However, in correspondence, both companies have told parents they have not received the information they require from Explorica to review and process the claims, such as any refunds Explorica has received from airlines or hotels.
“Unfortunately, we have experienced difficulties in obtaining the necessary information to assess your claim,” ORIC wrote to one parent in a letter dated Aug. 21.
“The policy is clear; it provides coverage for non-refundable, prepaid expenses for travel arrangements, less any credits or refunds, including replacement travel options.… As a secondary payer, we are unable to determine the amount owed until this information is received from Explorica.”
Exploring legal options
Last Friday, Newfoundland and Labrador lawyer Travis Payne sent a letter to Explorica, ORIC and Arch on behalf of parents.
“And the tone of the letter is basically, ‘Get on the same page. You owe a duty to your insured to perform your contractual duties in good faith and pay these refunds out so the money gets in the right pocket.’ And the fight among them — that can happen afterwards if necessary,” Payne said.
He has given the companies until Friday to respond and warned in the letter, “We are exploring all possible legal options, including class action litigation.”
Some schools have also been writing letters on parents’ behalf.
Complaints to regulatory bodies
Meanwhile, members of the Facebook group are writing letters of complaint to regulatory bodies, Nichol said.
Explorica Canada is based in Toronto, so it is a registered member of the Travel Industry Council of Ontario (TICO).
TICO has already received dozens of letters of complaint from across Canada, said Dorian Werda, vice-president of operations.
“We appreciate that this is a frustrating situation for consumers. Our priority is to reach an equitable solution. TICO’s mandate is to ensure consumers are protected, so we take complaints very seriously,” she said.
TICO has launched a review to see if Explorica has breached any regulations of the Travel Industry Act and will follow up accordingly. Its most serious enforcement tool is to revoke a company’s registration, but that is only done in the most “egregious” cases, Werda said.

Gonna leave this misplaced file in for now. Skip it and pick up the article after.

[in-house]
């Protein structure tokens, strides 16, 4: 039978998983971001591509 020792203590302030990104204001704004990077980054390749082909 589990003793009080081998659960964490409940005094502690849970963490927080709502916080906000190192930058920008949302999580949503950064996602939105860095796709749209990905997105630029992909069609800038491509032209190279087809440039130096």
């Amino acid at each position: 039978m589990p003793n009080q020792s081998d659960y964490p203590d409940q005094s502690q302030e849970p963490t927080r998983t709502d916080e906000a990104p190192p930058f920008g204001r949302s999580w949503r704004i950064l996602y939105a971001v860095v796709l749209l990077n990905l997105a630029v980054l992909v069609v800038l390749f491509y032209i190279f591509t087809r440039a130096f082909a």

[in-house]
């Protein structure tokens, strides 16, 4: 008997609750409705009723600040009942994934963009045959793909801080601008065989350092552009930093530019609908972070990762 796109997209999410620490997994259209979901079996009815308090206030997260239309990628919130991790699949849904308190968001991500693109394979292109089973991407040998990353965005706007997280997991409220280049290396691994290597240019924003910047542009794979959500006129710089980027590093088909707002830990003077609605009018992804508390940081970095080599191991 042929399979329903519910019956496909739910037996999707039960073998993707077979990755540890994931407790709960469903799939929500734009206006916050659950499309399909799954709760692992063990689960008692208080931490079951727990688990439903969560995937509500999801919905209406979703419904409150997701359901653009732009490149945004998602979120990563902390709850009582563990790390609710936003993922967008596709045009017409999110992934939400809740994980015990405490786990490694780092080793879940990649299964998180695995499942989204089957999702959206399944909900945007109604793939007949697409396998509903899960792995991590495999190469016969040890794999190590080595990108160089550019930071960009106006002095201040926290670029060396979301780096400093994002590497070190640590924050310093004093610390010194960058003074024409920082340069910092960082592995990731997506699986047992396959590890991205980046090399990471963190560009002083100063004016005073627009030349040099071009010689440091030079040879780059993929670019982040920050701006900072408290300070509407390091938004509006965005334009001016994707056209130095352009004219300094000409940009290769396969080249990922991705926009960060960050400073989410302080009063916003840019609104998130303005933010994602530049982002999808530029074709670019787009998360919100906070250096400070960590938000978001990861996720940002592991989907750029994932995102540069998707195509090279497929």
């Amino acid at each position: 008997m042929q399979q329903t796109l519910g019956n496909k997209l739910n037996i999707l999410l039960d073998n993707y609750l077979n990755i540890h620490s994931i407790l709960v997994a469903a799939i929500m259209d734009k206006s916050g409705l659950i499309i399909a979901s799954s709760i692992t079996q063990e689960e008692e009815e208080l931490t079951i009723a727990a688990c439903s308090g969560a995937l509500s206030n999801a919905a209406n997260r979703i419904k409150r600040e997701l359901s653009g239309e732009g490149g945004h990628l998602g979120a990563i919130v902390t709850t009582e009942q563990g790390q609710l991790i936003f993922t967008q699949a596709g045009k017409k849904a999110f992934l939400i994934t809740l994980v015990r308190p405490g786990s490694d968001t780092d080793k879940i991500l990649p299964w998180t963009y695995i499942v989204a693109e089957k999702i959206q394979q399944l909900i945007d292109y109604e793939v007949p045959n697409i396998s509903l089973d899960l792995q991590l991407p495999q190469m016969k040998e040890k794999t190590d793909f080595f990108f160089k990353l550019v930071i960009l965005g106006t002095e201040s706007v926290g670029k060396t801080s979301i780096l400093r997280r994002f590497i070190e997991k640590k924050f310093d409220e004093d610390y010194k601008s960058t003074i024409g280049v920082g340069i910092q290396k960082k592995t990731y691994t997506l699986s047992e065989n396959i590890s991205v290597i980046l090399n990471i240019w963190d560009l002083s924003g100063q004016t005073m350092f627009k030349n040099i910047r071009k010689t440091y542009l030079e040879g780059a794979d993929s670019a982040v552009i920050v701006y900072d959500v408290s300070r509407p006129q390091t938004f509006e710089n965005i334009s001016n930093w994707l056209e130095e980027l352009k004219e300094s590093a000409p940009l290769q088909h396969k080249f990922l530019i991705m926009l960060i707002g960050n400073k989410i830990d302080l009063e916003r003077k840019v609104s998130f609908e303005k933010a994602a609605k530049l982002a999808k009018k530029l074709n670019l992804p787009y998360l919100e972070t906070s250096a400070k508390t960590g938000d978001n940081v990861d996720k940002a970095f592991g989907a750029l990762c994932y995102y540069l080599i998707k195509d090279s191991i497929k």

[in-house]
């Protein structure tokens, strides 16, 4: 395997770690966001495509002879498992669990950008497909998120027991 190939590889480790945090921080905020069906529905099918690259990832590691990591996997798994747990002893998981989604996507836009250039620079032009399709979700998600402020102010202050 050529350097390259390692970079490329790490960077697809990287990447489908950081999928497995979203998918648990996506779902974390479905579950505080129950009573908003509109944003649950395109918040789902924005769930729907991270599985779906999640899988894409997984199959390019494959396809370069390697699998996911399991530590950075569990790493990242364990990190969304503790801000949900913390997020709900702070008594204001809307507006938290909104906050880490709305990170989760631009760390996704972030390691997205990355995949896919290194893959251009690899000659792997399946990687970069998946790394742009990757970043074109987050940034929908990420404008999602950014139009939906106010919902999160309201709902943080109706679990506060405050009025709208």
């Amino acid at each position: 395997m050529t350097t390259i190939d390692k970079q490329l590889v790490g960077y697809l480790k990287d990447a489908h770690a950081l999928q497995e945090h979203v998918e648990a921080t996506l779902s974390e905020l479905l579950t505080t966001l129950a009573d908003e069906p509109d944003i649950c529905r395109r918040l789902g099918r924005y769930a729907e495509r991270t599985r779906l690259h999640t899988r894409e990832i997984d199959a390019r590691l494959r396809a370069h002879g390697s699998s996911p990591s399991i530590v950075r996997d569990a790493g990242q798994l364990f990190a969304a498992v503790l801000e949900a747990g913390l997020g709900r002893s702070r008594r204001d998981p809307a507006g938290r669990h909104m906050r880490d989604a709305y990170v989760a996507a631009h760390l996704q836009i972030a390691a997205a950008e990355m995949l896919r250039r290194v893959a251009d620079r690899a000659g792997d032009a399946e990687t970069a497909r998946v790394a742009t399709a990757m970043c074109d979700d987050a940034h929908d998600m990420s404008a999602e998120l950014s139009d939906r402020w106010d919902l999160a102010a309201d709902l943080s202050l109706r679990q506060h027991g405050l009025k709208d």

The Financial Services Regulatory Authority of Ontario (FSRA) has also received complaints about the travel insurance that families purchased through Explorica, issued by either ORIC or Arch Insurance.
An FSRA spokesperson said this appears to be a contractual dispute, and although FSRA regulates insurance companies, if the matter is related to a contractual dispute, it falls outside its authority.
“As the insurance policy was sold as part of a travel package by Explorica, the travel company has a role in order to ensure conditions, prior to submitting a claim, are fulfilled,” said Serina Yau, FSRA’s senior adviser of corporate communications.
‘I don’t think I’m going to get my money back’
None of this is leaving parent Patrick Tietz with a lot of hope.
“I don’t think I’m going to get my money back. That’s the honest truth,” he said from his home in Redcliff, Alta.
Tietz paid cash for two trips to Quebec as part of the French immersion program at St. Mary’s Junior High School in Medicine Hat, Alta.
One trip was for his son, Lochlan, 15, who has Type 1 diabetes; the other was for his wife, Dannette, so she could monitor his health.
Now unemployed, Tietz said he could really use that $4,700 to pay his residential property tax.
“They’re doing everything possible to break everyone’s spirits so they don’t have to pay anyone a dime,” he said.]